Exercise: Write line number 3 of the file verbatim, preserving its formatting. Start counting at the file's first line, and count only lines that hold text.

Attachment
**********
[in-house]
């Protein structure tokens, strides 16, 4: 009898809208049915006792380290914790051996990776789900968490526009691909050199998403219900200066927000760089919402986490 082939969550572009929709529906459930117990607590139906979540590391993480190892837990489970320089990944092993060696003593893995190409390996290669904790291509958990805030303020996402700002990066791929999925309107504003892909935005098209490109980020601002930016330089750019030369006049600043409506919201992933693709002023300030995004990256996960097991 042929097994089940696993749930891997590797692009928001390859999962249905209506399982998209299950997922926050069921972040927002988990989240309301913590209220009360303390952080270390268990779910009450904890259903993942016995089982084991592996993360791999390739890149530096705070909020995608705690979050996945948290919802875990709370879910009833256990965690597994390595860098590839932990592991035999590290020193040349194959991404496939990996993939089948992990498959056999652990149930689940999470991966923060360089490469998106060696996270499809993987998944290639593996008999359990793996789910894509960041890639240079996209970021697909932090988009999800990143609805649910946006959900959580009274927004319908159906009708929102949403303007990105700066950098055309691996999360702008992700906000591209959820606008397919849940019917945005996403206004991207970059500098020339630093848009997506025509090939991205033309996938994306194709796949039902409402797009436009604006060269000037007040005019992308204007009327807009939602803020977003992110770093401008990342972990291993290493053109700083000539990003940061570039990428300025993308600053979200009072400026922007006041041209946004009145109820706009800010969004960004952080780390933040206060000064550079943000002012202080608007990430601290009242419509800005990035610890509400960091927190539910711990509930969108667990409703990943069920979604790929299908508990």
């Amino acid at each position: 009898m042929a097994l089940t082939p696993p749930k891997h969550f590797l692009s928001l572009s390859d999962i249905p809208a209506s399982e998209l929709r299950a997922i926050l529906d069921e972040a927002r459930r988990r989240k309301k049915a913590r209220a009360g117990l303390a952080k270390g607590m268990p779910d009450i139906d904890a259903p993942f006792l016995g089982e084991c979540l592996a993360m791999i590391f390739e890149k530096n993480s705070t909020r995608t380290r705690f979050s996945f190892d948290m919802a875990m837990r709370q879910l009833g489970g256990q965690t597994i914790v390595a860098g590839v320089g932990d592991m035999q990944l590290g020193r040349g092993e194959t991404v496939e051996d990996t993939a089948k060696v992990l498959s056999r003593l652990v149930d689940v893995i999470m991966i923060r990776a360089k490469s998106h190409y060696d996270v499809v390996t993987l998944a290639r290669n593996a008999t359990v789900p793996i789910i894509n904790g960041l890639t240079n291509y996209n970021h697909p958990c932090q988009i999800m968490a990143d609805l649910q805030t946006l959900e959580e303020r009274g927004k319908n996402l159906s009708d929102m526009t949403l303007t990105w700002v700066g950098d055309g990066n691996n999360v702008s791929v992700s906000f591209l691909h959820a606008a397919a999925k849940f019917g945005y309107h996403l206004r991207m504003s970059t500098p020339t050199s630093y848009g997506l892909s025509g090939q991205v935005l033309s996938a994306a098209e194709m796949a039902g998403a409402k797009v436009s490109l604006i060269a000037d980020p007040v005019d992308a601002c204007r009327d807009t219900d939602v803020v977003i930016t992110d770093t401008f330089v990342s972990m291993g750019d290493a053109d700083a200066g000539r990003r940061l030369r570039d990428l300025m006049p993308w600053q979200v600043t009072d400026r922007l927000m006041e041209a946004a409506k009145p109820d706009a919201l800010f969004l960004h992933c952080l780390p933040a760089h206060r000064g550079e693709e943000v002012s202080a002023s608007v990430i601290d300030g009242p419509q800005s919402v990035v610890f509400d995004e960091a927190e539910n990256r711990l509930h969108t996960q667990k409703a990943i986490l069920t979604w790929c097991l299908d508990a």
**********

């Amino acid at each position: 009898m042929a097994l089940t082939p696993p749930k891997h969550f590797l692009s928001l572009s390859d999962i249905p809208a209506s399982e998209l929709r299950a997922i926050l529906d069921e972040a927002r459930r988990r989240k309301k049915a913590r209220a009360g117990l303390a952080k270390g607590m268990p779910d009450i139906d904890a259903p993942f006792l016995g089982e084991c979540l592996a993360m791999i590391f390739e890149k530096n993480s705070t909020r995608t380290r705690f979050s996945f190892d948290m919802a875990m837990r709370q879910l009833g489970g256990q965690t597994i914790v390595a860098g590839v320089g932990d592991m035999q990944l590290g020193r040349g092993e194959t991404v496939e051996d990996t993939a089948k060696v992990l498959s056999r003593l652990v149930d689940v893995i999470m991966i923060r990776a360089k490469s998106h190409y060696d996270v499809v390996t993987l998944a290639r290669n593996a008999t359990v789900p793996i789910i894509n904790g960041l890639t240079n291509y996209n970021h697909p958990c932090q988009i999800m968490a990143d609805l649910q805030t946006l959900e959580e303020r009274g927004k319908n996402l159906s009708d929102m526009t949403l303007t990105w700002v700066g950098d055309g990066n691996n999360v702008s791929v992700s906000f591209l691909h959820a606008a397919a999925k849940f019917g945005y309107h996403l206004r991207m504003s970059t500098p020339t050199s630093y848009g997506l892909s025509g090939q991205v935005l033309s996938a994306a098209e194709m796949a039902g998403a409402k797009v436009s490109l604006i060269a000037d980020p007040v005019d992308a601002c204007r009327d807009t219900d939602v803020v977003i930016t992110d770093t401008f330089v990342s972990m291993g750019d290493a053109d700083a200066g000539r990003r940061l030369r570039d990428l300025m006049p993308w600053q979200v600043t009072d400026r922007l927000m006041e041209a946004a409506k009145p109820d706009a919201l800010f969004l960004h992933c952080l780390p933040a760089h206060r000064g550079e693709e943000v002012s202080a002023s608007v990430i601290d300030g009242p419509q800005s919402v990035v610890f509400d995004e960091a927190e539910n990256r711990l509930h969108t996960q667990k409703a990943i986490l069920t979604w790929c097991l299908d508990a």